Complaining did nothing to help Ross out of his funk.
Complaining did nothing to help Ross out of his funk.Raj Mehta-USA TODAY Sports

Arriving 32 minutes late is better than never showing up. Ask anyone who watched leading scorers LaQuinton Ross and Lenzelle Smith Jr. struggle through indifferent evenings. The two combined for 12 points on 4-of-18 shooting in a mere 49 total minutes. Neither was in foul trouble.

Point guard Aaron Craft put the unbeaten string and lofty national ranking—attained on the back of a somewhat soft non-league schedule—in perspective.

“This doesn’t happen to a good team,” Craft told Doug Lesmerises of the Cleveland Plain Dealer. “As much as we like to think we’ve been together and been in the battles, we haven’t done it with this team. It goes to show we really haven’t done much this year.”

Ross seemed particularly overexcited by the magnitude of the stage. Several chances to attack the Spartan defense were missed as Ross bobbled passes near the three-point arc. A man who reached national prominence by playing in superb rhythm in last March's NCAA tournament was trying to start every move too soon in a Big Ten game in early January.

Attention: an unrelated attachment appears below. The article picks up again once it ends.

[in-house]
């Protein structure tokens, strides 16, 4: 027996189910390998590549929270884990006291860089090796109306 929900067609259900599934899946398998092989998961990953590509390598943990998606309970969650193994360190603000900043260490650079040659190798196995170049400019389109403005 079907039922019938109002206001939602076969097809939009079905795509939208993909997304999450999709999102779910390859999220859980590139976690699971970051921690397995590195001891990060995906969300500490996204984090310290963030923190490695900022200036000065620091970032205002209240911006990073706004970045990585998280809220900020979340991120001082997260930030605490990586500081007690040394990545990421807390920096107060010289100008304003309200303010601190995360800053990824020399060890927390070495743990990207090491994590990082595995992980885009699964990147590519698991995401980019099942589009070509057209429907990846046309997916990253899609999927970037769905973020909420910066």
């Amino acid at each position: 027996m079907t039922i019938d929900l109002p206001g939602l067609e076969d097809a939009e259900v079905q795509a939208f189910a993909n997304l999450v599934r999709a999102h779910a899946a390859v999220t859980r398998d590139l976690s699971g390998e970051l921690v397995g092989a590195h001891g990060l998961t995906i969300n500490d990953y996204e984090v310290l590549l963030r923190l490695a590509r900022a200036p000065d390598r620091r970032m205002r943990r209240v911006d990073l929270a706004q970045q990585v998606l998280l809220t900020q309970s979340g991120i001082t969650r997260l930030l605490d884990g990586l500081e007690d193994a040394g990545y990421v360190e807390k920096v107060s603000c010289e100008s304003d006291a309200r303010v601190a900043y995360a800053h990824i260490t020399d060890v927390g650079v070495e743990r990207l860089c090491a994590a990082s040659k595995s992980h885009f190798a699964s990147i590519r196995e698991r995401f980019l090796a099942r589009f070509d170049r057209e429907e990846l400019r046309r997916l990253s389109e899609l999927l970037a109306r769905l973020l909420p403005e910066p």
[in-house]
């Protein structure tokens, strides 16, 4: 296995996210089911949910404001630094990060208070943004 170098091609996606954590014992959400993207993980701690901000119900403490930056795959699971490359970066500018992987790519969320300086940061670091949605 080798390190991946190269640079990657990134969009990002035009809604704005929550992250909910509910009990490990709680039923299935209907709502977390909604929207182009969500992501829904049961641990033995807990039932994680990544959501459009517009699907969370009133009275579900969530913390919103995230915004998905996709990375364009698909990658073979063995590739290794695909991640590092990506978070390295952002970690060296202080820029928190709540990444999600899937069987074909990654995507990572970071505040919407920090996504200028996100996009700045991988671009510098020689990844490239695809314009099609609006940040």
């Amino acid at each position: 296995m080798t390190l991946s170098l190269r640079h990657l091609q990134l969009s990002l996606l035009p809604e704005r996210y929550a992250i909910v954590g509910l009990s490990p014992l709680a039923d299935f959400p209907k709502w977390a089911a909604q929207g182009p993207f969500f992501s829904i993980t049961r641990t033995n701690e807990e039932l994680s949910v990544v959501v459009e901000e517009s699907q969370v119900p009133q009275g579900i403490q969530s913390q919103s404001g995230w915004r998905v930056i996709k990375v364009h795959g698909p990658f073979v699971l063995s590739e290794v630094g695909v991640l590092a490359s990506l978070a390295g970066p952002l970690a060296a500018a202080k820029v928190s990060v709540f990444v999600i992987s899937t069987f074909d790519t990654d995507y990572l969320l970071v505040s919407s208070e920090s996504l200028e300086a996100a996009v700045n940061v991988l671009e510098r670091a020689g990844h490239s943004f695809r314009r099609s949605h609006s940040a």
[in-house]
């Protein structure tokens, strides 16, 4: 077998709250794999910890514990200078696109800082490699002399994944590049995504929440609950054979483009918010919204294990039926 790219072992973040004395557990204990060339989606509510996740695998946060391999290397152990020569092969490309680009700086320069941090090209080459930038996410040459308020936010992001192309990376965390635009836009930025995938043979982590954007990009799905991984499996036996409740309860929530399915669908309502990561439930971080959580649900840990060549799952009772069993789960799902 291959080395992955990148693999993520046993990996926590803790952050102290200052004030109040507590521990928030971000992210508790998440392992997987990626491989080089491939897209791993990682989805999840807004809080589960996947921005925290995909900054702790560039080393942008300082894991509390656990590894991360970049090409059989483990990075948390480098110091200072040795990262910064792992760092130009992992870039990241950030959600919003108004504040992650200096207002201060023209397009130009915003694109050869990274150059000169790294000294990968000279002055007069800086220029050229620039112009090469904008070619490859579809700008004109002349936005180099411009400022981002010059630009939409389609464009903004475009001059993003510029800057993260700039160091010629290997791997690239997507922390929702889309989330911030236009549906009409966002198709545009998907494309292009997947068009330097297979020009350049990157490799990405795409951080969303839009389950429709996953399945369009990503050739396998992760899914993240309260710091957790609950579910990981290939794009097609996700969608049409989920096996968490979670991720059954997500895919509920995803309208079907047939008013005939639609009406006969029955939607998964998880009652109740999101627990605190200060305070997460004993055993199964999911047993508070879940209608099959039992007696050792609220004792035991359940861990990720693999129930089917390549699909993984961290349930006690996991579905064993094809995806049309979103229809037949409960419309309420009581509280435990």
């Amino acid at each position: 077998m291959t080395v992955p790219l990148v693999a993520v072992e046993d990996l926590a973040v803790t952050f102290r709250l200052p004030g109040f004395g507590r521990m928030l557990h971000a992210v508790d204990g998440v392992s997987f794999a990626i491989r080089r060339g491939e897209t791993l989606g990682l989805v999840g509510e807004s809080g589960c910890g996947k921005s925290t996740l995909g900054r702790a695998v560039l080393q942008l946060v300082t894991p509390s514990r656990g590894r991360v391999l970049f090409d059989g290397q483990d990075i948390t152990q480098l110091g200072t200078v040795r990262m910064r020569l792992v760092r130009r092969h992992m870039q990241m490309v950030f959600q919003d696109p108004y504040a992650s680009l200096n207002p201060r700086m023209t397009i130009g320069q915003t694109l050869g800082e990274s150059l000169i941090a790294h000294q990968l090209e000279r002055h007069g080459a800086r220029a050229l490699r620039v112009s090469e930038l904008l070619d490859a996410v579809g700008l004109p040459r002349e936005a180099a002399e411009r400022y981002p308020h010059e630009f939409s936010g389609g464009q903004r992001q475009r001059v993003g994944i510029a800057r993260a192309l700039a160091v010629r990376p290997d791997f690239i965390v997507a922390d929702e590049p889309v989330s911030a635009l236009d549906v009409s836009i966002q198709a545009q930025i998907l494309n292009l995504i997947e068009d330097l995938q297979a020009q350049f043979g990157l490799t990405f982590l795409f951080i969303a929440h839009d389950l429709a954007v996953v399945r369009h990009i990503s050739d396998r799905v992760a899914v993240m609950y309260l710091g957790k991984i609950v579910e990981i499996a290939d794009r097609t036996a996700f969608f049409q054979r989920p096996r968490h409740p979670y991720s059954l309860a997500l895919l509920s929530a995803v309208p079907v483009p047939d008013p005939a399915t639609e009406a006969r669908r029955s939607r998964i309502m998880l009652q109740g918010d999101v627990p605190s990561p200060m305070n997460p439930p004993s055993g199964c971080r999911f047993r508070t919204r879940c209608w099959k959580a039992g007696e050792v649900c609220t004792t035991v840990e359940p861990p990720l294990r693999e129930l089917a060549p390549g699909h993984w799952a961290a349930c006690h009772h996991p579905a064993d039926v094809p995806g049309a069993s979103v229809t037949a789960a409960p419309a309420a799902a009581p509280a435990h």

Showing up late doomed the Buckeyes. Moving too early kept Ross off balance. The Buckeyes are surely fighting to find their rhythm in practice as we speak.

Comebacks Are Hard

With respect to the script for the original Rocky, it's comebacks, not women, that weaken legs in basketball. The Buckeyes' rally to defeat Notre Dame was more frantic than the effort against Michigan State, and OSU finished it in regulation. This one needed something extra. lists 134 overtime games on the season for games through January 8. Twenty-nine of those featured one team rallying from a double-digit deficit in the final 10 minutes of regulation.

Overall, the team that needed to make the comeback lost 17 of the 29 games. Of the seven teams that came back from 13 or more, however, the Buckeyes are only the second to lose: